‘The Brady Bunch’: Susan Olsen Revealed the Petty Comment That Got Her ‘a Dirty Look from Florence Henderson’

by Joe Rutland
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One might think actor Susan Olsen, who played Cindy Brady on “The Brady Bunch,” would never do something wrong. Think again, classic TV fans.

Olsen apparently got in trouble with costar Florence Henderson, who played Carol Brady, one time. She talked about the incident during an interview on the out-of-print “The Brady Bunch Variety Hour” DVD.

“Eve (Plumb, who played Jan Brady) had done ‘Dawn: Portrait of a Teenage Runaway,'” Olsen said. “So she was kind of a hot property and I remember saying something that, um. I think it was my first and only really, really dirty look from Florence Henderson.”

‘The Brady Bunch’ Star Quickly Learned Not To Say Certain Things On Set

After making another comment, Olsen said she said, “Don’t we all wish we had something better to do than this show? Big mistake, big mistake. Yeah, I thought Florence was going to box my ears.”

Olsen was interviewed along with costar Mike Lookinland, who played Bobby Brady. They were swapping stories about their careers both on and off the show. One might presume Olsen watched her P’s and Q’s around Henderson after getting “the look” from Ma Brady.

Beyond the show itself, Olsen and “The Brady Bunch” child actors sometimes had trouble adjusting to life after the ABC family sitcom ended its five-season run in 1974. Some of them stayed in show business; others left it altogether.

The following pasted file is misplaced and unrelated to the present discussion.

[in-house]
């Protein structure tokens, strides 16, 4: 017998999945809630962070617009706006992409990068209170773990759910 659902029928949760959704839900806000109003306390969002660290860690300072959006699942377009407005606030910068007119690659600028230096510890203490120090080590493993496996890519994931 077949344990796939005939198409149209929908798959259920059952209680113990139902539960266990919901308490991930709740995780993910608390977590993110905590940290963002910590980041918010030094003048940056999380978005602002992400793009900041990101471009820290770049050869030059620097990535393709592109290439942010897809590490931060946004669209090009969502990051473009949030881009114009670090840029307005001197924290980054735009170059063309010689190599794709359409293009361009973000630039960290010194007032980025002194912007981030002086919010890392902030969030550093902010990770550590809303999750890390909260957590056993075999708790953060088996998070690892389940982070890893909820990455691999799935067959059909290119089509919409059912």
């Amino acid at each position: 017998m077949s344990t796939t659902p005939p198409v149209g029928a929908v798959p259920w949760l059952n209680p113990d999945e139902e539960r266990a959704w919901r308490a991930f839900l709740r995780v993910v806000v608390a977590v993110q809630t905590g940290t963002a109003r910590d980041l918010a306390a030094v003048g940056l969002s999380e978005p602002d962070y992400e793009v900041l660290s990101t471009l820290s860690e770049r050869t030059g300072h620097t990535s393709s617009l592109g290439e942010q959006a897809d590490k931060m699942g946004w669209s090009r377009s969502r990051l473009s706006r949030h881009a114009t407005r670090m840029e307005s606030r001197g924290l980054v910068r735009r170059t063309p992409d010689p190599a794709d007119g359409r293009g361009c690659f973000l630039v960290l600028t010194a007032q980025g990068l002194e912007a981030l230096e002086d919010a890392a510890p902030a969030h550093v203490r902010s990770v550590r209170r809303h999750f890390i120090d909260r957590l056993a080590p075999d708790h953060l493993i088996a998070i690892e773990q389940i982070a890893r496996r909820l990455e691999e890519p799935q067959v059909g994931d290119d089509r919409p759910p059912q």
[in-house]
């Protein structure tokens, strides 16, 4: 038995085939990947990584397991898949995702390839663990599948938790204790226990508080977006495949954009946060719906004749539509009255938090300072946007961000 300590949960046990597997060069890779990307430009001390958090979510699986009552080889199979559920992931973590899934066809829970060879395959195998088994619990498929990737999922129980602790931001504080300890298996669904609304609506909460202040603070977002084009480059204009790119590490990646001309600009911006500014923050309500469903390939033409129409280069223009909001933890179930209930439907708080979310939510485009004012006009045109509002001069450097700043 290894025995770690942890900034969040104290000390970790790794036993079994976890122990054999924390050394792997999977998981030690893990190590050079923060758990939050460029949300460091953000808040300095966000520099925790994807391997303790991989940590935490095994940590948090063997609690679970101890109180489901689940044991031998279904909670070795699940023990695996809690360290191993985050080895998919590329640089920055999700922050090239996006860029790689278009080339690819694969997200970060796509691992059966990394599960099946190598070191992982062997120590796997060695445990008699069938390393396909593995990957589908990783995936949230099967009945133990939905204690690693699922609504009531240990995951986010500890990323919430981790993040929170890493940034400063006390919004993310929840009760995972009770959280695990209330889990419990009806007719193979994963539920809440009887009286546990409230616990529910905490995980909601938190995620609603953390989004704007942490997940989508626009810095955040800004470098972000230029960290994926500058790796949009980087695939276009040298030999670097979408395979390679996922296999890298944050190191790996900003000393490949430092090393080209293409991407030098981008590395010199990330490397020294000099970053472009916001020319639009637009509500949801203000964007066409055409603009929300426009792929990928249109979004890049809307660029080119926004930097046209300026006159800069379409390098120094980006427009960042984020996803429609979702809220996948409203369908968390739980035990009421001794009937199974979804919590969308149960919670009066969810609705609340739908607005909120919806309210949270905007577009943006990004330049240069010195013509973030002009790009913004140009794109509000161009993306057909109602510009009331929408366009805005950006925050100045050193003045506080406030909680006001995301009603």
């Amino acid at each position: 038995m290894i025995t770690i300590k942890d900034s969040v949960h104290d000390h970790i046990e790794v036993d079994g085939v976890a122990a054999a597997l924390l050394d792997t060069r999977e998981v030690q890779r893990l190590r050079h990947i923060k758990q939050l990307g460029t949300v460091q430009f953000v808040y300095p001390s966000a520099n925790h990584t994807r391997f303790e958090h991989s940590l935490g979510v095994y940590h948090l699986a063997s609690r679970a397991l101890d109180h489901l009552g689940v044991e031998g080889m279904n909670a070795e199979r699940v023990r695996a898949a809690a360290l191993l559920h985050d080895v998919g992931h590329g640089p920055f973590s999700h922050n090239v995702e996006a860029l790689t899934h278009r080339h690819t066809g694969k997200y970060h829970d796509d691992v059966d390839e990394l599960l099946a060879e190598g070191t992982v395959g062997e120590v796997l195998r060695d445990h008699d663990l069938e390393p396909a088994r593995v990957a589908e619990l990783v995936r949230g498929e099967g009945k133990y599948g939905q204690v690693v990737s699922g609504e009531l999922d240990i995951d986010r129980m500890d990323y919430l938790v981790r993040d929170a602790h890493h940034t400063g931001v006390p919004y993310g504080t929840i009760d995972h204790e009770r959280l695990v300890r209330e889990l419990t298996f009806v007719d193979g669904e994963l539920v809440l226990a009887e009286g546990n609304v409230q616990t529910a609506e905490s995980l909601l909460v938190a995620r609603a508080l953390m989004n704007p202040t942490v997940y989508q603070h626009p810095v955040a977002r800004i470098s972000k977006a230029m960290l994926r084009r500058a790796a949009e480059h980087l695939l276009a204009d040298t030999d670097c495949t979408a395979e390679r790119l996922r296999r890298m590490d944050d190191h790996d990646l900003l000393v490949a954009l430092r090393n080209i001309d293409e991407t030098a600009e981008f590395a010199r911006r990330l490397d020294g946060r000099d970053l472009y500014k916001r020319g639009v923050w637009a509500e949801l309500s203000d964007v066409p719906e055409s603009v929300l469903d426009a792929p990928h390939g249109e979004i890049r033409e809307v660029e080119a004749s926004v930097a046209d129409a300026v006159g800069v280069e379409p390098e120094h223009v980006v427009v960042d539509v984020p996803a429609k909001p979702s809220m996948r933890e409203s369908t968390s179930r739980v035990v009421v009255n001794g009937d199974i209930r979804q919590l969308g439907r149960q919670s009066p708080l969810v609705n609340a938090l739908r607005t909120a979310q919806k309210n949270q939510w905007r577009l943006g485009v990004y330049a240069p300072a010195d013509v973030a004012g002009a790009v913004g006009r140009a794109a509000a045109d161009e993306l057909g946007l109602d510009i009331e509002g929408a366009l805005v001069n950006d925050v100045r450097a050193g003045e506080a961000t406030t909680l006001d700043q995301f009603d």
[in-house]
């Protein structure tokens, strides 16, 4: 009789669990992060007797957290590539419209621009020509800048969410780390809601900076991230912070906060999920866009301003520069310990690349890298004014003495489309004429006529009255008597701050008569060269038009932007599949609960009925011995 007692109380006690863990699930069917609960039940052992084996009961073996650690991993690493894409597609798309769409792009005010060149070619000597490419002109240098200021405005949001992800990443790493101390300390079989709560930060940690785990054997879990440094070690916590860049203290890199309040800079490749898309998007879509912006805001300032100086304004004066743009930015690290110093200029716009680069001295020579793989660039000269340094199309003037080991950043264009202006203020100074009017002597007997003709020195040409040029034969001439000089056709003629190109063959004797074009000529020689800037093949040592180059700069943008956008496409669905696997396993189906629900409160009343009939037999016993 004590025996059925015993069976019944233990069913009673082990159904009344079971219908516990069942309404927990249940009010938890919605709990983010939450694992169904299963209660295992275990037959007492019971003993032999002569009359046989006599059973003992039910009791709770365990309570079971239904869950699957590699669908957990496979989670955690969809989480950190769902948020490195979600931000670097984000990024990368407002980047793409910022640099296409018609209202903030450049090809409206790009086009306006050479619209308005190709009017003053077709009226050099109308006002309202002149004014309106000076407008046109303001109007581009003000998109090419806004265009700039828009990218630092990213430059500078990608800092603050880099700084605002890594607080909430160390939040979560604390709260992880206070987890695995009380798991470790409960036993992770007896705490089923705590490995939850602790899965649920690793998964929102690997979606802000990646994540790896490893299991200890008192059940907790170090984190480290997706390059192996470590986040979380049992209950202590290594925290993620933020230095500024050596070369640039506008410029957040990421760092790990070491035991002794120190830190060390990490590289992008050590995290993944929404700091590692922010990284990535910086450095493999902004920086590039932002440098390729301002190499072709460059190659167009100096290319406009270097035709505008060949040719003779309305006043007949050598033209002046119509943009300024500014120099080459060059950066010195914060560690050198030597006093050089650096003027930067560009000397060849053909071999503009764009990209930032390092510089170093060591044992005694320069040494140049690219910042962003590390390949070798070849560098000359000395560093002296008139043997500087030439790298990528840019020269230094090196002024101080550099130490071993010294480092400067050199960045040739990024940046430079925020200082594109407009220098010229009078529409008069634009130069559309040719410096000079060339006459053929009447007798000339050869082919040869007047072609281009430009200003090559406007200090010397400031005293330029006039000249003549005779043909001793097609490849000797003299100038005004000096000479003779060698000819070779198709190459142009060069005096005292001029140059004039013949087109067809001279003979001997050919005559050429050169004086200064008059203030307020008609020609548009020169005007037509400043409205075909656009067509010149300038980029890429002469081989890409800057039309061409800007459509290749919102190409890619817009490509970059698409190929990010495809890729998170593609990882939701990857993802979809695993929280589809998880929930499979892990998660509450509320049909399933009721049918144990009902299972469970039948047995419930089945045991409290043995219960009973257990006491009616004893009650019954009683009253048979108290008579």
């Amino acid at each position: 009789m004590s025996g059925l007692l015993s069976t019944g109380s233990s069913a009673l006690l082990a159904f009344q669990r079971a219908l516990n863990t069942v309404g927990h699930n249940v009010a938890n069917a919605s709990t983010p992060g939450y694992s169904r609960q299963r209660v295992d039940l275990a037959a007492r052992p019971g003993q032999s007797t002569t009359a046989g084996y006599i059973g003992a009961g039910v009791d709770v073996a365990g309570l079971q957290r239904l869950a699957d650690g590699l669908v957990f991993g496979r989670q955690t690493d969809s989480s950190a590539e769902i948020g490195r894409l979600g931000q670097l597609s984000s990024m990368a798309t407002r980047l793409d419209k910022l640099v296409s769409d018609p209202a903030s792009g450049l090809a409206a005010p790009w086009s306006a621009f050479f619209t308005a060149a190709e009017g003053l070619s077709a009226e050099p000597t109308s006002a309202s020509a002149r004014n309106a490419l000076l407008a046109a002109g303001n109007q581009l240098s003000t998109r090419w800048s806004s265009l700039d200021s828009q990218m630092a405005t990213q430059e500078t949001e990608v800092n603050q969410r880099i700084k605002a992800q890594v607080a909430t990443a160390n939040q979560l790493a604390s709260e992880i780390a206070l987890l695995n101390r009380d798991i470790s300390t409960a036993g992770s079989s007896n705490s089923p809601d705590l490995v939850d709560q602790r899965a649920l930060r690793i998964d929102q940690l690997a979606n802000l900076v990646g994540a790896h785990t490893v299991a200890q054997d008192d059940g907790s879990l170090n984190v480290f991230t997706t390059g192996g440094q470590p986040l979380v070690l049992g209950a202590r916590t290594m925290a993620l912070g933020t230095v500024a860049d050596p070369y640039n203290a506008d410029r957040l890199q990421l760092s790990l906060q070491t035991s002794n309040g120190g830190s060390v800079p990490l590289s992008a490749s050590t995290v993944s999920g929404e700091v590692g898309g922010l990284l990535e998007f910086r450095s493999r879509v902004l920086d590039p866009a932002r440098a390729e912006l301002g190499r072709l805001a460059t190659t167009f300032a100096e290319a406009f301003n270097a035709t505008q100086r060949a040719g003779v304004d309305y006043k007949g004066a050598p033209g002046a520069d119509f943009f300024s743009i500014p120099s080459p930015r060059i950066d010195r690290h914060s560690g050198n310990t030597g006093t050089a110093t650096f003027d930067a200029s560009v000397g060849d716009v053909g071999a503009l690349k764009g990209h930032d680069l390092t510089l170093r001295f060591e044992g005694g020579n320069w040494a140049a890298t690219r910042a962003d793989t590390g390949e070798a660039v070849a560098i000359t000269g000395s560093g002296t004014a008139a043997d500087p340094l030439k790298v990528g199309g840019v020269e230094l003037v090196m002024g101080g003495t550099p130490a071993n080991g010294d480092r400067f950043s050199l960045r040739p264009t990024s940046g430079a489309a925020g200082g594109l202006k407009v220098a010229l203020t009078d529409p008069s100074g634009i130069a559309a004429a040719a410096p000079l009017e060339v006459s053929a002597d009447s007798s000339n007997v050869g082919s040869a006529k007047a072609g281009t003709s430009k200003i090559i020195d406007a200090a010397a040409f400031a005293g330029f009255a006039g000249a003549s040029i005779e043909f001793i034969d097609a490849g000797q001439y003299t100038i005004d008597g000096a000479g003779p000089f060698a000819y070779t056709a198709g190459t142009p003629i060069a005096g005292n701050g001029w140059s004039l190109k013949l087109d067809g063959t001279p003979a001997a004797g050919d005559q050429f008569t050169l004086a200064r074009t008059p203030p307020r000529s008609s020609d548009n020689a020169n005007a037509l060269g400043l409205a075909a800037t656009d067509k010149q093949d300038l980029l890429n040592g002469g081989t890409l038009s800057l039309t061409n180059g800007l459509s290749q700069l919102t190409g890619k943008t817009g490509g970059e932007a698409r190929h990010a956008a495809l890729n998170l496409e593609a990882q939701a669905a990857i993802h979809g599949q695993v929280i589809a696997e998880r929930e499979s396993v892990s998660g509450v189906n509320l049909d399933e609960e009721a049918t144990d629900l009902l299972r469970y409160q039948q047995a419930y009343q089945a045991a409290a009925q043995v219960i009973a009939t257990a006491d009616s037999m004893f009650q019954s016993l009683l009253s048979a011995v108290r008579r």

Henderson died on Nov. 24, 2016, at 82 years old.

Henderson Would Have To Remind Show Husband That They Were Doing Comedy

Speaking of Henderson, she worked alongside Robert Reed, who played patriarch Mike Brady on “The Brady Bunch.” He came from a background where acting is a serious profession. Henderson, though, had a lot of television and stage experience in her career.

There were times she had to remind Reed that the show wasn’t all serious.

The show was a comedy. Henderson shared her thoughts about being on it in an interview with the Archive of American Television.

“It was a sitcom but it was a little more stylized,” Henderson said. “And I don’t think Robert Reed ever understood that. You know, I’d have to go every so often, ‘Bob, this is comedy, this is not Shakespeare.’ The situation is comedy for television. For what it was, I think it was good.”

Thankfully, they worked well together on the small screen.

Robert Reed took part in some of the show’s revivals and specials. He died on May 12, 1992, at 59 years old.

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